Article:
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Returning home

My last day of Comic-Con was… largely unnecessary. I went in so I could give that Chronic Rift interview I promised, but other than that I didn’t need to be there at all; I was just waiting for David Mack to finish because we had plans to go to dinner and a movie with a group that was celebrating fellow author Aaron Rosenberg’s birthday. In retrospect, I wish I’d managed to give the interview Friday, then just stayed in Saturday, maybe gotten some writing done, until the time came to go out to dinner. NYCC on Saturday is insanely crowded and noisy, and with no reason to be there I was just wandering, inundated with noise and, err, crowdiness for hours, until I could barely take it anymore. I eventually retreated to the Rift booth and Keith DeCandido was kind enough to let me collapse in his chair. Then we walked through the equally noisy and crowded streets of Midtown Manhattan on a Saturday night, had dinner at an equally noisy restaurant in a group of over a dozen people, then watched Looper (a movie that has its share of noisy bits), then more crowded streets… I finally gave up and made my apologies to the group when they went to get dessert at a tavern where we were seated right next to the band, which for some reason had its performance amplified even though it was a small space. I was just too overwhelmed from over 10 hours of sensory overload, and it was past my bedtime anyway. The dinner and the movie were good, but cumulatively the whole day was too much for me and I would’ve been a drag on the group if I’d stayed any longer. If I’d skipped the con, I would’ve had a better day all around.

Anyway, one upside of being so exhausted was that I finally got a good night’s sleep. And my flight was in the early afternoon, so I had plenty of time to get ready and even pick up a sandwich at a neighborhood deli. I had a bit of a problem at the airport, though, since I foolishly packed my sunblock in my backpack instead of my suitcase. The TSA person had talked me into checking my backpack, but the bag clerk reminded me that would cost me another 25 bucks and it’d be cheaper just to let her toss out the sunblock and buy another bottle. I wish the TSA person had thought to suggest that, because it would’ve saved me a second trip through security. Also, because I made my flight reservations through the NYCC’s affiliated service rather than the one I’ve used before, I didn’t get to reserve my seats ahead of time, so I got stuck with a middle seat in a row of three and didn’t get a decent view.

Otherwise, my flight went smoothly, but there was a delay in baggage delivery, and then I had to wait nearly an hour for the shuttle bus to Cincinnati. And then, once I’d taken the local bus back to my neighborhood, climb the steep street between there and my building. Not easy when you’re totally exhausted. But I’m finally home now, and I’ve had a decent dinner, and my DVR actually recorded everything I told it to (not counting the DC Nation block that Cartoon Network inexplicably cancelled at the last minute).

Oh, and on the plane I read a trade paperback collection I bought of a Stargate miniseries focusing on Claudia Black’s character Vala Mal Doran, who’s one of my favorite cast members. But I found it very disappointing. Vala was handled pretty well, in character and looking reasonably like Black, but its portrayal of the Stargate universe as a whole was astonishingly inaccurate. It has flashbacks set a number of years before Vala joined SG-1, which would be during the Goa’uld’s reign, yet the Lucian Alliance already exists in them, and there’s no evidence of Goa’uld presence anywhere in the galaxy. There are too few human “aliens” depicted, and those that are shown include a man with a modern Western name and wardrobe, something which shouldn’t have existed on another world in that timeframe. Also, the creators confuse Goa’uld transport rings for Asgard technology and misunderstand how they work. When we get to the present, General O’Neill is still going on missions with SG-1, and looks not only nothing like Richard Dean Anderson, but about 20 years and 50 pounds short of how he looked by the time he made general. Oh, and Teal’c is still bald, uses contractions, and doesn’t address people by their full names. And the story as a whole just doesn’t feel like it belongs in the Stargate universe. It has too many discrepancies and too few connections to the mythology and continuity of the series. It’s like some random sci-fi story that got hastily rewritten for SG-1. I’m very disappointed, but unfortunately I can’t very well go back to the store in Manhattan for a refund. At least the other comics I got were worthwhile: a couple of IDW’s Star Trek miniseries and the long-awaited conclusion to the Avatar: The Last Airbender comics miniseries The Promise, which I’ve held off reading until I can reread parts 1 & 2, but which is bound to be good if it’s anywhere near on a par with the others.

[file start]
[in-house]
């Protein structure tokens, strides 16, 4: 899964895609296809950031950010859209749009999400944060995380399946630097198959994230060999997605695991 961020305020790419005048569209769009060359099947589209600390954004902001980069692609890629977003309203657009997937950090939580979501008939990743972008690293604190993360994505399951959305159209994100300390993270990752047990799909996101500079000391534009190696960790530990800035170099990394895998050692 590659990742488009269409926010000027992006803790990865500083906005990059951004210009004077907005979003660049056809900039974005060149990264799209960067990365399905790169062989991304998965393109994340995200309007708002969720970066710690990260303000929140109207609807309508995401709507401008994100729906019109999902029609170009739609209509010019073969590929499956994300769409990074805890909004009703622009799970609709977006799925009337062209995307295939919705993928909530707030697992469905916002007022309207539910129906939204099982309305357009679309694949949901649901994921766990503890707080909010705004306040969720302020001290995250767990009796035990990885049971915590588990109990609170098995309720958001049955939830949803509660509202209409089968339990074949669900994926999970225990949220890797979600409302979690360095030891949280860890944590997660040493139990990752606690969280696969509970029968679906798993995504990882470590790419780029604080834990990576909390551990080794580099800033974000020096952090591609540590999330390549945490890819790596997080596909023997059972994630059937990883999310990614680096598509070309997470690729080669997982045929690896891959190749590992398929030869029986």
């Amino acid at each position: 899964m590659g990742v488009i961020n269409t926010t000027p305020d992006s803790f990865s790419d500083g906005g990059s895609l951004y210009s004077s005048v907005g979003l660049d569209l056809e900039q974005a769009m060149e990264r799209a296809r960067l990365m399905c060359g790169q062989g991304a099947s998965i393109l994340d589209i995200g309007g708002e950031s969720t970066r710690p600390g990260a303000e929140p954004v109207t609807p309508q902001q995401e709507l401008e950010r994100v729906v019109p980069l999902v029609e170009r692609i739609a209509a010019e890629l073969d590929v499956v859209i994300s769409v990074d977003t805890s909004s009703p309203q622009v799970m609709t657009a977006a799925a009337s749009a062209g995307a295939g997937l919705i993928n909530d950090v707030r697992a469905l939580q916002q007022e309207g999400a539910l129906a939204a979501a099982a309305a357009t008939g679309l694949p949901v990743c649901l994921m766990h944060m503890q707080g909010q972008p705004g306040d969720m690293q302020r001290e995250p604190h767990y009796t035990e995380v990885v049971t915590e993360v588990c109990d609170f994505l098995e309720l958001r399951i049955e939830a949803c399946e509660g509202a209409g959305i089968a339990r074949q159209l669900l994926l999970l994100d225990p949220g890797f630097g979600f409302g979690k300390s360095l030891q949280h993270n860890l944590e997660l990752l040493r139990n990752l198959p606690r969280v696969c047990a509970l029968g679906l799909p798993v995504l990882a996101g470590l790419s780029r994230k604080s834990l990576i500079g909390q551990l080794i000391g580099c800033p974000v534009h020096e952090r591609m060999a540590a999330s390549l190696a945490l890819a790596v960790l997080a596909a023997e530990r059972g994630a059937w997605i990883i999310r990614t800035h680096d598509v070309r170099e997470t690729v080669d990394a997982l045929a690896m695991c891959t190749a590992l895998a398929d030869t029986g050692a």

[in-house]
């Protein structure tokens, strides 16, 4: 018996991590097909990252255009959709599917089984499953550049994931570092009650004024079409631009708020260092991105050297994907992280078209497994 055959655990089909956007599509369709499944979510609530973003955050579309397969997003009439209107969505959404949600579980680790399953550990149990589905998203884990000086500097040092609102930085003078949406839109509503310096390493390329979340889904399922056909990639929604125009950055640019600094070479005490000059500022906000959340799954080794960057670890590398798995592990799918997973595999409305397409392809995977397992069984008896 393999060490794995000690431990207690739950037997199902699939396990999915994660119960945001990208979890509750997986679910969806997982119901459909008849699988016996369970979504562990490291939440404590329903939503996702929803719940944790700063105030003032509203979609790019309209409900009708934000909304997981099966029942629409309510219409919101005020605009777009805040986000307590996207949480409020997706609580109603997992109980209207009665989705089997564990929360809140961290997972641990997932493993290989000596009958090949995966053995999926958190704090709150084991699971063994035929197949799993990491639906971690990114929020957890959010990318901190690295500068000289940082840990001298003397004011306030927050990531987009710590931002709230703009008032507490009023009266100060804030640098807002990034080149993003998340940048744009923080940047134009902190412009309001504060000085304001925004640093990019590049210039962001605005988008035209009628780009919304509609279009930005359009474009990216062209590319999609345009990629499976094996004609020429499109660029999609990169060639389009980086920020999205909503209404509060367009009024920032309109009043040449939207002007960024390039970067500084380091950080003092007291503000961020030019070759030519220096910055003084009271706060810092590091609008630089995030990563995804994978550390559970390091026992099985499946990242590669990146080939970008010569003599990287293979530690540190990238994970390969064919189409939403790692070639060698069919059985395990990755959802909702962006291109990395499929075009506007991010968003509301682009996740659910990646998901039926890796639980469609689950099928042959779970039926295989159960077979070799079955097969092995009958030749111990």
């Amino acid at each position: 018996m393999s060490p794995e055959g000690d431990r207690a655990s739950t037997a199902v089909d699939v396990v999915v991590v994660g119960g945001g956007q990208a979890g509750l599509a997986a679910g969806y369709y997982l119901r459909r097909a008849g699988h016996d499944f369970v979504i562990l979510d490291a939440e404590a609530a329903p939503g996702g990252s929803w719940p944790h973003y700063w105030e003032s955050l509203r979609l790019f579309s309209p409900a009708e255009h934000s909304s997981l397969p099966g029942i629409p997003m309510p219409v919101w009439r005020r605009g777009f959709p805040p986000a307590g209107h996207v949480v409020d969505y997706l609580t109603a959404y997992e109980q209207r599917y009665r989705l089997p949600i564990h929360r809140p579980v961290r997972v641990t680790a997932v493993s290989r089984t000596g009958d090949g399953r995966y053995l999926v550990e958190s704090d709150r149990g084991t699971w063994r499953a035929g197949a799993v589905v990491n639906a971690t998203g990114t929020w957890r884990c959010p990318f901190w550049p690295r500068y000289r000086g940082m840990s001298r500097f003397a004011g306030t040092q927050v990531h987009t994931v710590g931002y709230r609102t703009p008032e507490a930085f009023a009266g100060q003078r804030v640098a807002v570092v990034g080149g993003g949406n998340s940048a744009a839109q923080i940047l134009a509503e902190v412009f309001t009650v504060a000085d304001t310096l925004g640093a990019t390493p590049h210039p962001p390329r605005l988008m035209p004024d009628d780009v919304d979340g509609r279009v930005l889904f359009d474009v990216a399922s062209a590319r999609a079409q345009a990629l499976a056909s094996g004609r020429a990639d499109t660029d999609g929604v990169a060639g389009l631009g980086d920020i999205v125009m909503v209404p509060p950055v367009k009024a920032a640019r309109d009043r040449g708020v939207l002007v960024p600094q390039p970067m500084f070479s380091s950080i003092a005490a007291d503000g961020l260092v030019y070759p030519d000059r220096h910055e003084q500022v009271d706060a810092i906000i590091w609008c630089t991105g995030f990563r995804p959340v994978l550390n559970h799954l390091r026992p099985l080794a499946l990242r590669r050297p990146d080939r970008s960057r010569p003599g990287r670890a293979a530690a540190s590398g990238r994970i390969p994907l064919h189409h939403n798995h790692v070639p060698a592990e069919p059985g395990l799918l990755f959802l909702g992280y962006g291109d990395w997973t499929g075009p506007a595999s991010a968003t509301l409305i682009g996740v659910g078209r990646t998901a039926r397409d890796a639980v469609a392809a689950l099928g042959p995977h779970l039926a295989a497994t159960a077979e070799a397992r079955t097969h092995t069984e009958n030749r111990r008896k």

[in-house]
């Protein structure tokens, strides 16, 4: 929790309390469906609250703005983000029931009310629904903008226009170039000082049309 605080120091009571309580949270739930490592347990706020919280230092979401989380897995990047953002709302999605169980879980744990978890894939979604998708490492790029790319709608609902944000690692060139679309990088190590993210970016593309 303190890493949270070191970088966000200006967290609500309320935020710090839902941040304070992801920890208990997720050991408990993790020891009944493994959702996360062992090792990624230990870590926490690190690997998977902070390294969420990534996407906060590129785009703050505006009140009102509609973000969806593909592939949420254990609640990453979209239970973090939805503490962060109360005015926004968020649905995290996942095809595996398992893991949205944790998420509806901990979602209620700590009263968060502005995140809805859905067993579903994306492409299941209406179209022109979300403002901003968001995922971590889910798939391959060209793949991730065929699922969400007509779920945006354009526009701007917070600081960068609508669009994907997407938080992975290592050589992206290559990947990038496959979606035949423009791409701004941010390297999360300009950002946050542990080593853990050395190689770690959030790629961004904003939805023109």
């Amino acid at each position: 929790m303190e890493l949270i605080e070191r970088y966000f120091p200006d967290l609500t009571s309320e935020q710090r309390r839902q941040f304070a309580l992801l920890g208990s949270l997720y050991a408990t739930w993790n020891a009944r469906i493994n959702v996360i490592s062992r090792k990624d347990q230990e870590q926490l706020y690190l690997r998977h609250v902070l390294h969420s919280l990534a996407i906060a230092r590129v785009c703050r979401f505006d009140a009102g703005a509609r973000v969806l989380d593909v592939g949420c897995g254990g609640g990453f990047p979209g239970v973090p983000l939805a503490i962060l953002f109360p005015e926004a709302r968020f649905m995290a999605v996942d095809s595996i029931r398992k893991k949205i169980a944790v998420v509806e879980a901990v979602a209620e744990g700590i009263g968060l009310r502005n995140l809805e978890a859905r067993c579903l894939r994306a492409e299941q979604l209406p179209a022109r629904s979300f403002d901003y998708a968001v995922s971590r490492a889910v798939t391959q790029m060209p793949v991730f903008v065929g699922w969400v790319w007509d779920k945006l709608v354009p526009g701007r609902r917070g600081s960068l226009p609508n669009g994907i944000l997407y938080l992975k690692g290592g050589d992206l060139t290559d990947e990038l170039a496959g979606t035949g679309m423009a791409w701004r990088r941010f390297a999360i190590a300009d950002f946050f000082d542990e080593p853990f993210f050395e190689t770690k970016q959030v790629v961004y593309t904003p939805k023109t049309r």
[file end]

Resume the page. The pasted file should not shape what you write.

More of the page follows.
So, a mixed trip overall. Some wonderful memories and some very frustrating ones. The balance comes out on the positive side, since some of the positives were among the best experiences of my life, but all in all it’s been the most intense few days I’ve experienced in a long time. I’m glad I can rest now.

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